Movie review: Sony falls short in vampire hero attempt with ‘Morbius’

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Jared Leto attending the UK Fan Screening of “Morbius,” in Odeon Luxe, Leicester Square, London, UK March 24. Credit: Courtesy of Doug Peters via Empics/ABACA

Despite recent discourse, “Morbius” is not the worst movie of all time — but it’s not particularly good, either.

Sony’s latest feature film tells the story of Michael Morbius (Jared Leto), a doctor renowned for his accomplishments in the medical field who turns into a vampire through a last-ditch attempt at saving his own life. Morbius fuses his DNA with vampire bat DNA to cure a rare blood disease he and his best friend Milo (Matt Smith) have suffered from since childhood. The result of the experiment ultimately haunts Morbius throughout the rest of the movie.

It is difficult for any comic book movie to be released in this day and age, considering the pop culture phenomenon that comic-book-based movies have become. With fan craze surrounding movies such as “The Batman” and “Spider-Man: No Way Home,” comic book movies are prone to harsher judgment than ever before.

Considering “Morbius” is a dark hero spinoff film with a low budget and minimal marketing, this movie was by no means set up for success. For it to even exceed its $75 million budget in profit during its opening weekend should be considered an impressive feat.

The story of Michael Morbius had potential to be interesting on the big screen, and it’s clear fans were eager to see a solid comic book character come to life — the movie raked in nearly $85 million and dominated the box office over the weekend. Leto does as good of a job as anybody could in portraying the living vampire on screen, and there are flashes of potential throughout this movie. However, potential is all there is when it comes to “Morbius,” as the ideas presented supersede anything actually played out on the big screen.

That’s not to say dragging this movie out any longer than its 104-minute run time would have helped, but the pacing hardly does the movie any favors, as there is hardly any time to connect with characters, leaving their story arcs feeling insignificant and rushed.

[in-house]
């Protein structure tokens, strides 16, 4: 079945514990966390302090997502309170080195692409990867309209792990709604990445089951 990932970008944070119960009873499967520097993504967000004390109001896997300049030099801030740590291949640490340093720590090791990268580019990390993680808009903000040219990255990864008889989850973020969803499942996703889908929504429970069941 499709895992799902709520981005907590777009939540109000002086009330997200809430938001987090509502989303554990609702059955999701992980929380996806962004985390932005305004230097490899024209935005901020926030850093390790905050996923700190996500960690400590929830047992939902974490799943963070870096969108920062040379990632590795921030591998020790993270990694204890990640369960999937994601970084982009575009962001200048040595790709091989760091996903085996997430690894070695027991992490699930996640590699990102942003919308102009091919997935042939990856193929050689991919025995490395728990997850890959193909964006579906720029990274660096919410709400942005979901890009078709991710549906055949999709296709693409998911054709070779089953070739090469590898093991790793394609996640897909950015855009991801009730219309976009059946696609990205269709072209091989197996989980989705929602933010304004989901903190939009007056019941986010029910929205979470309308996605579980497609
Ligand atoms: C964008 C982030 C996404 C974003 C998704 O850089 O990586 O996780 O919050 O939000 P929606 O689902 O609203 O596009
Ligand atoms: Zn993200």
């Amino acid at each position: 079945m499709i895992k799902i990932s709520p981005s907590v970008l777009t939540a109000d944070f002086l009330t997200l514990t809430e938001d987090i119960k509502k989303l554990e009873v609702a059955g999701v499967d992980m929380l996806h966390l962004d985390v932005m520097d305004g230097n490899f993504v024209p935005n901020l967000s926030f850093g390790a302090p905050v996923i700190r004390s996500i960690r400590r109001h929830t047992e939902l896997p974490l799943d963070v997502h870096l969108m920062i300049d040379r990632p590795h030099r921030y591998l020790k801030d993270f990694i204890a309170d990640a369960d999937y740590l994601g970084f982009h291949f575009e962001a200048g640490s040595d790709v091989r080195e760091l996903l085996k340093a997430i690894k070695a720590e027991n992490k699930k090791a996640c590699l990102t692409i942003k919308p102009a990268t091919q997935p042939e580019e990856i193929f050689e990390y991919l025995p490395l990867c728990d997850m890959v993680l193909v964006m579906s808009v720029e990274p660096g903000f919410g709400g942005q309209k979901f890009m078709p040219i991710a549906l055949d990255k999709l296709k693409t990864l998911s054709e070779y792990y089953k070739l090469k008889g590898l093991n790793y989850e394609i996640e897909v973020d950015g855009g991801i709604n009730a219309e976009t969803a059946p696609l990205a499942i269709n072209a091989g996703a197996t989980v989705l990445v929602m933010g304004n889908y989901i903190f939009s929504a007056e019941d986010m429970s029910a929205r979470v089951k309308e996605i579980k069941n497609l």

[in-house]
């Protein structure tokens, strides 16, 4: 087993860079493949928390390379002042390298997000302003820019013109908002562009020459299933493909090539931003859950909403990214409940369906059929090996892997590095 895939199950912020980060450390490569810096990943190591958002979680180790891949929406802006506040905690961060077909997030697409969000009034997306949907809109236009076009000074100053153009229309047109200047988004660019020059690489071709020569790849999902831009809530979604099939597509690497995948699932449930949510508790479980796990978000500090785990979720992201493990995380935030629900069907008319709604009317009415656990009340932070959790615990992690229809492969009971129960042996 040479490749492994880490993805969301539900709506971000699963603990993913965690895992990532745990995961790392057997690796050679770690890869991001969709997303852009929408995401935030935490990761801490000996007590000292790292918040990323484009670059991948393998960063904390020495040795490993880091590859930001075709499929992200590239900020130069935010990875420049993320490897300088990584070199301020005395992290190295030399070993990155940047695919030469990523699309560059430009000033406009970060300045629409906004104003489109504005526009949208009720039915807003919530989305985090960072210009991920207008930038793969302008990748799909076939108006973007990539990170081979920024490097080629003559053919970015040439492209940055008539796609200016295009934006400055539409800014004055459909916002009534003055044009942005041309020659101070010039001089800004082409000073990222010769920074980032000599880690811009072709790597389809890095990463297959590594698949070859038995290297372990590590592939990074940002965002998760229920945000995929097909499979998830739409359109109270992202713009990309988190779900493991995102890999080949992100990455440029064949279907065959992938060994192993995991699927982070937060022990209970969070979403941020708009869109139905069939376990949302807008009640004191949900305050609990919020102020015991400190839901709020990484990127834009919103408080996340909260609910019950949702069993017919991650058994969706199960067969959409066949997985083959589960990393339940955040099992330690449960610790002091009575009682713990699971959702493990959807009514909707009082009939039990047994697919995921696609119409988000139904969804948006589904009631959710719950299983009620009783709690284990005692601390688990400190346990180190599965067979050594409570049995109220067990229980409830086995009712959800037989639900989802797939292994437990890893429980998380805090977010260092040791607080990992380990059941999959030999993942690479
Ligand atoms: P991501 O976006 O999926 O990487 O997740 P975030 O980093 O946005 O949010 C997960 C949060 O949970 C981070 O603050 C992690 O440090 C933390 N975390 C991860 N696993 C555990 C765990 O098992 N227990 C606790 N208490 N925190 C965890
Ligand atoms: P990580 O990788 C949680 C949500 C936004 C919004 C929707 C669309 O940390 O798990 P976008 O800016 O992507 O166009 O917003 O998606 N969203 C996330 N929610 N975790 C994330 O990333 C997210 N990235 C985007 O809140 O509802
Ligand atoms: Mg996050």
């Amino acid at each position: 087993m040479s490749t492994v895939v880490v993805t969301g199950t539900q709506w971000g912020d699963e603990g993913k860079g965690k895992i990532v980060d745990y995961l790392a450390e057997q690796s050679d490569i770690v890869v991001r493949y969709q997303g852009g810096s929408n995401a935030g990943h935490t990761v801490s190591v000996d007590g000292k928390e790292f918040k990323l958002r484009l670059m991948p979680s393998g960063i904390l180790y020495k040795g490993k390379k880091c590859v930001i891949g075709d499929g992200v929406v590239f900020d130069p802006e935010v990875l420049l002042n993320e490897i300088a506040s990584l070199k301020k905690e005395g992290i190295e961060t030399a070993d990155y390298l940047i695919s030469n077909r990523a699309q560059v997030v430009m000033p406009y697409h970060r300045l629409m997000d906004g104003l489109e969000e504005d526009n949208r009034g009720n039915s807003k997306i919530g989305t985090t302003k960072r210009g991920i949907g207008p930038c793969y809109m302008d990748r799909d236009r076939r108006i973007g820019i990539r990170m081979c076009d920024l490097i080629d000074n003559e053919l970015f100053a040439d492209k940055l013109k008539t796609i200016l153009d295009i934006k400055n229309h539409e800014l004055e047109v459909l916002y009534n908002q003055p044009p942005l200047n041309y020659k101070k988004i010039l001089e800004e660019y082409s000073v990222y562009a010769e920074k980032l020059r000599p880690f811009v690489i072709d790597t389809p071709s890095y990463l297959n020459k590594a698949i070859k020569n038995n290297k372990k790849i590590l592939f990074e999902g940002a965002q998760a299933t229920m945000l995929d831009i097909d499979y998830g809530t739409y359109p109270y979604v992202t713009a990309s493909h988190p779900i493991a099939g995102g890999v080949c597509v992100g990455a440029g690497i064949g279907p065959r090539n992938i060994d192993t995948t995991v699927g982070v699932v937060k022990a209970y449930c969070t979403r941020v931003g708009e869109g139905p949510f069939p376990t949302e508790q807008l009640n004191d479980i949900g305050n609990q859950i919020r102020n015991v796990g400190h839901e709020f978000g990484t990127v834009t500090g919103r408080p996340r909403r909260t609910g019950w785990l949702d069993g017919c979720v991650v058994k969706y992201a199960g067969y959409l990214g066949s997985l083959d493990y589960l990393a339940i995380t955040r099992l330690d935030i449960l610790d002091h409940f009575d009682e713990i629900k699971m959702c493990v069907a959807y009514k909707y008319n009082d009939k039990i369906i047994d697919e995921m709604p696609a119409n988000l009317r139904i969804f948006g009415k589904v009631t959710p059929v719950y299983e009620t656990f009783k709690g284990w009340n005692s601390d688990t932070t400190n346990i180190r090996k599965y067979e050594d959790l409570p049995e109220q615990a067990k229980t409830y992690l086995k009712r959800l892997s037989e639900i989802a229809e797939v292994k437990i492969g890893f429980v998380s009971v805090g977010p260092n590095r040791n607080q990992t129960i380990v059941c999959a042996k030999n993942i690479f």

Comic book movies containing origin stories can sometimes feel drawn out, but more often than not, that is where the payoff lies. With its quick runtime, “Morbius” fails to successfully establish the origins of the character in a meaningful way, posing the question of whether or not this story would work better as a short series until the character is given an adequate budget.

Unfortunately, it seems as though “Morbius” was not ready to be given superstar treatment by Sony, and there was very little the filmmakers could do in some areas with the $75 million they were given to work with. Some movies can still succeed despite poor CGI or bad sound mixing, but no movie can make it past bad writing. Unfortunately, this film suffers from all three to an extent.

There are interesting ideas within Morbius’ character, and the hero-doctor-turned-vampire makes for a unique internal character dilemma. There are even some noteworthy side characters, but the villain in the story is simply not scary, and it feels as though the creators were not in touch with their audience.

However, this is not entirely the fault of the creators, Leto or anyone else who worked on the movie. Companies such as Marvel have completely oversaturated the superhero genre, making it nearly impossible for directors to get a feature movie such as this one adequately financed. Until there is change in that regard, more and more hero feature films such as “Morbius” will continue to receive low budgets and poor critic reviews.

“Morbius” is not the worst comic book movie to be released in the last decade. To see Morbius’ character on the big screen is interesting, and the dark vampire hero element in today’s day and age feels unique, giving the movie a different tone that can be appreciated. However, there are too many instances where viewers will have their interest piqued and then be subsequently disappointed.

Unfortunately, that’s the nature of a movie that never really stood a chance in the first place.

Rating: 2.5/5

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